Thursday, October 22, 2009

Steve Winter's Monologue Workshop

Center: Steve Winter

Yesterday, I took part in a monologue workshop with Steve Winter, the Head of the Old Vic New Voices and Education Manager. I must say that Steve is one cool guy. Often, when attending workshops the instructor can be intimidating and the environment stifling. (It was a little stifling but the heater was the cause of that.) Steve was warm, positive and very encouraging. I found this quote from a TDF article, "In all the community work that we do, we're eager to get to know our local people," says Winter. "They are our future audiences, and if we nurture them they'll come back." It is that nurturing quality that everyone felt in the room. It made me a better actor and everyone else as well. The biggest lesson he taught us was to take full advantage of those few precious seconds we have in an audition to reveal a little bit about ourselves through our dramaturgical knowledge of the monologue chosen and why it resonates with us.

Thursday, October 15, 2009


This past Saturday I shot a couple of videos for Proud Ally, a group of straight people supporting gay marriage. What I took most out of working with this group is that this cause has been taken up by a diverse group of people from all sorts of backgrounds and walks of life. It makes me wonder if we can look past our differences to support this cause, why do those who oppose gay marriage get stuck on one little difference?

We shot a little music video and this was my costume.

Friday, October 9, 2009


Ships embark on a solo journey across vast oceans and down running rivers. Through hurricanes and floods; north and south; east and west; night and day. By themselves...alone from port to port. But on occasion a ship, large and flashy, comes across a boat, small and simple. The two exchange transmissions. And the small and simple boat leads the large and flashy ship to port. Individually, they are useless but together they have purpose.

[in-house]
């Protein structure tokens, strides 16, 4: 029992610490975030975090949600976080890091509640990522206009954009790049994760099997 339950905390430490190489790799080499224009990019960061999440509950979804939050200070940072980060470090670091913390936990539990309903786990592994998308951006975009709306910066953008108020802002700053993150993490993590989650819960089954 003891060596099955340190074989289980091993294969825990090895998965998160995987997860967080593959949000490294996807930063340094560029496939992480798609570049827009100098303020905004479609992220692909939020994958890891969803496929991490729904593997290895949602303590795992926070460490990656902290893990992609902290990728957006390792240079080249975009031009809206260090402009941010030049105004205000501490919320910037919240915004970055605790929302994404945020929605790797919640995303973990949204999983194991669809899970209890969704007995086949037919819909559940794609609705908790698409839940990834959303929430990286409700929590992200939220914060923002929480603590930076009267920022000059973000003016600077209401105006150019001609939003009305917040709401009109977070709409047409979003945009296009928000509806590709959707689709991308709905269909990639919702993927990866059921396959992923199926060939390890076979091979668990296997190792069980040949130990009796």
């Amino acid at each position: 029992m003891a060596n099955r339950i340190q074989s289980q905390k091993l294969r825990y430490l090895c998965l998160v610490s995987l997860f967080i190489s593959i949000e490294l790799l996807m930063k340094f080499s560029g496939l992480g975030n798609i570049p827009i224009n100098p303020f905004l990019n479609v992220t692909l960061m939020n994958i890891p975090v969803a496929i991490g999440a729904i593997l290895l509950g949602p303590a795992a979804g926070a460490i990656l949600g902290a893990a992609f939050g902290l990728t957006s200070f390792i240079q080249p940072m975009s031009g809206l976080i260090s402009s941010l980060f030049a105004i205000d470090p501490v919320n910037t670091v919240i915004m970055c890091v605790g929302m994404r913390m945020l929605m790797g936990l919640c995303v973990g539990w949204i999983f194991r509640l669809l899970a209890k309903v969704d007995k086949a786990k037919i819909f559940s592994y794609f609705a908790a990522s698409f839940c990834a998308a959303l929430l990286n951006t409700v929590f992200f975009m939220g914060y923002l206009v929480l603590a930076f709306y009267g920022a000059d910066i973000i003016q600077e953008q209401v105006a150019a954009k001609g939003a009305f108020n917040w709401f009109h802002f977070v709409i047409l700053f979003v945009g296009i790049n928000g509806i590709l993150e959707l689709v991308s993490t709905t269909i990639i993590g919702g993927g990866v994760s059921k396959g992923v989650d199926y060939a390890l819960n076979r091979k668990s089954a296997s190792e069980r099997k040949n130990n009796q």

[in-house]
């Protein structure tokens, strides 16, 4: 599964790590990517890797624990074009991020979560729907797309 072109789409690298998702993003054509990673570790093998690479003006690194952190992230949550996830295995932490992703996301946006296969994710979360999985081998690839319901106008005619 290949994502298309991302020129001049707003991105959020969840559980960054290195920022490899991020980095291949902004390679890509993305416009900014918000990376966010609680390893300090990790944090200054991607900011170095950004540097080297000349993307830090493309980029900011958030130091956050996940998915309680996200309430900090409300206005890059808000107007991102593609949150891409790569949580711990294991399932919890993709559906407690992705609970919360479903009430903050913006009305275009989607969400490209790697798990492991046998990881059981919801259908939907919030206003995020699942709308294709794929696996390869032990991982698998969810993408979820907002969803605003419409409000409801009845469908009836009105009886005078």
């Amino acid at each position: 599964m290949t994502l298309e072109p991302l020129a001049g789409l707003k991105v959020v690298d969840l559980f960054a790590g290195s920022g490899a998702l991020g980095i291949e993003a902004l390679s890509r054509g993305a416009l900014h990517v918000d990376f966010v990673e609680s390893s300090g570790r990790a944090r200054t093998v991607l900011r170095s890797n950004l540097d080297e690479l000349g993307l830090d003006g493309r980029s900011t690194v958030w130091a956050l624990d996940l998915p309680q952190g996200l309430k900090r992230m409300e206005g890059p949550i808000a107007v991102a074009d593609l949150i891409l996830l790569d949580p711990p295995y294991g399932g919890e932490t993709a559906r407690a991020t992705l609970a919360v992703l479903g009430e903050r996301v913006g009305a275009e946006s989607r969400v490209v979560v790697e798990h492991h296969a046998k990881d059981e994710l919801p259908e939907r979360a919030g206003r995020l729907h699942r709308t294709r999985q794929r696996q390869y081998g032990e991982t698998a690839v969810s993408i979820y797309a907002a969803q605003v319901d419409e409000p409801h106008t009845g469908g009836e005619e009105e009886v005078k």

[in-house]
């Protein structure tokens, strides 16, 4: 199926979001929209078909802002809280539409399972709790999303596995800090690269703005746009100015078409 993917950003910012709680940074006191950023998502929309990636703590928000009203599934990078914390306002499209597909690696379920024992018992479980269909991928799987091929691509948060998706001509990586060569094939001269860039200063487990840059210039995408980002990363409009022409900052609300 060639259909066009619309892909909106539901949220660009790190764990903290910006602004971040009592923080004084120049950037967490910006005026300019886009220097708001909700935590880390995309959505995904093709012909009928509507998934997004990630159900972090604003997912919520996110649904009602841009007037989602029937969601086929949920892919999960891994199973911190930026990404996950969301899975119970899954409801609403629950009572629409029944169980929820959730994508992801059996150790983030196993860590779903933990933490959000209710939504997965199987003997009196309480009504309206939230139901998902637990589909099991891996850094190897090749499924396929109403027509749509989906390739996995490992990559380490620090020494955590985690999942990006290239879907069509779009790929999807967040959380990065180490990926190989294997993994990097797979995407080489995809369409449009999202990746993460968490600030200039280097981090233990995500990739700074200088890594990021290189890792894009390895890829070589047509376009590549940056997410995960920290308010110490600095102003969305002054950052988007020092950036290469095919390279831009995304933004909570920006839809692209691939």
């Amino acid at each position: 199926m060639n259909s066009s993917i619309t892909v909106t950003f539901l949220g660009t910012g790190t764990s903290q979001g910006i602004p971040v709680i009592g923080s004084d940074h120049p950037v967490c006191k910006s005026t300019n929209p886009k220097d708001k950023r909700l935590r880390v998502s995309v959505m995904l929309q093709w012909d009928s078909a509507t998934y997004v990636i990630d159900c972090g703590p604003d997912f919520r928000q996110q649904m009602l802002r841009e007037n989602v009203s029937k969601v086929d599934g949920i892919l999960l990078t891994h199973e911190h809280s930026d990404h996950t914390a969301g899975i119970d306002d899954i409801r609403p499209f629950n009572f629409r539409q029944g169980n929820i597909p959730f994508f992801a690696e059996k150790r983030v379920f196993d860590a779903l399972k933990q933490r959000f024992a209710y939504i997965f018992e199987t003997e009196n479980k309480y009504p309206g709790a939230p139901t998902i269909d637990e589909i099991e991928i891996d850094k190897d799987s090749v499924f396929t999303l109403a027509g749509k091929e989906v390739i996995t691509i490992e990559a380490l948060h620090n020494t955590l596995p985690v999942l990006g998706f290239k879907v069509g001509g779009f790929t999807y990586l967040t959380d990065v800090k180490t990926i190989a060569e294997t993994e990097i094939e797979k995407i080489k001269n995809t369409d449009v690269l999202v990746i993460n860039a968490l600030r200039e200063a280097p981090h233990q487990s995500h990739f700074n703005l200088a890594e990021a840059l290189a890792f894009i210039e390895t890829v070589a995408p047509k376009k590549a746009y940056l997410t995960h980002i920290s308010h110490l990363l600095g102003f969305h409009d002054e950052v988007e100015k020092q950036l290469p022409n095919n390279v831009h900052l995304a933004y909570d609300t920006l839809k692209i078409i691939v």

Thank you for being my tugboat.

Wednesday, October 7, 2009

John Lahr Lecture

Last night, I attended the Old Vic New Voices Lecture series at The Players Club. The guest speaker was award winning critic John Lahr of The New Yorker. He is best known for his biography of Joe Orton. I was a little hesitant to attend this lecture because I thought, "what can a reviewer tell me, an actor, about theater." I pictured the critic from Ratatouille: old, decrepit and angry with the world. I couldn't have been more wrong, at least about the decrepit and angry part. He comes across more like a university professor rather than a critic. His lecture reflected that quality. Often times he was entertaining as well as insightful. His view of the role of the critic, not to be confused with reviewer, is to 'interpret the metaphor the playwright has created' to society and to the playwright himself. To reflect the creation to the creator. Much like how a person doesn't know who they really are until it is reflected back to them. The critic does not make the theater rather the theater makes the critic.

Monday, October 5, 2009

What do you need to enjoy your life?

I have to make a confession...I am not a rich man. Never have been, might never be. I bring this up today because I told a friend of mine that I'm on a budget right now and not able to continue taking my martial arts class. It is just not a priority right now. His response was basically along the lines of: 'once you make more money then you can go back to enjoying your life.' To a certain point he is right but it occurred to me that he is also wrong.

Having money doesn't necessarily equal having an enjoyable life. If one day I became broke and was living in a cardboard box without a penny in the world to enjoy myself, I know that as long as I have Jennie by my side in that Maytag box that I would still have a great life. We would turn that box into a mansion that would rival anything on MTV Cribs. Money might make the world go round but it doesn't keep me going every morning. For me, it's knowing that I have a great person to share this life with. A life without love isn't worth living.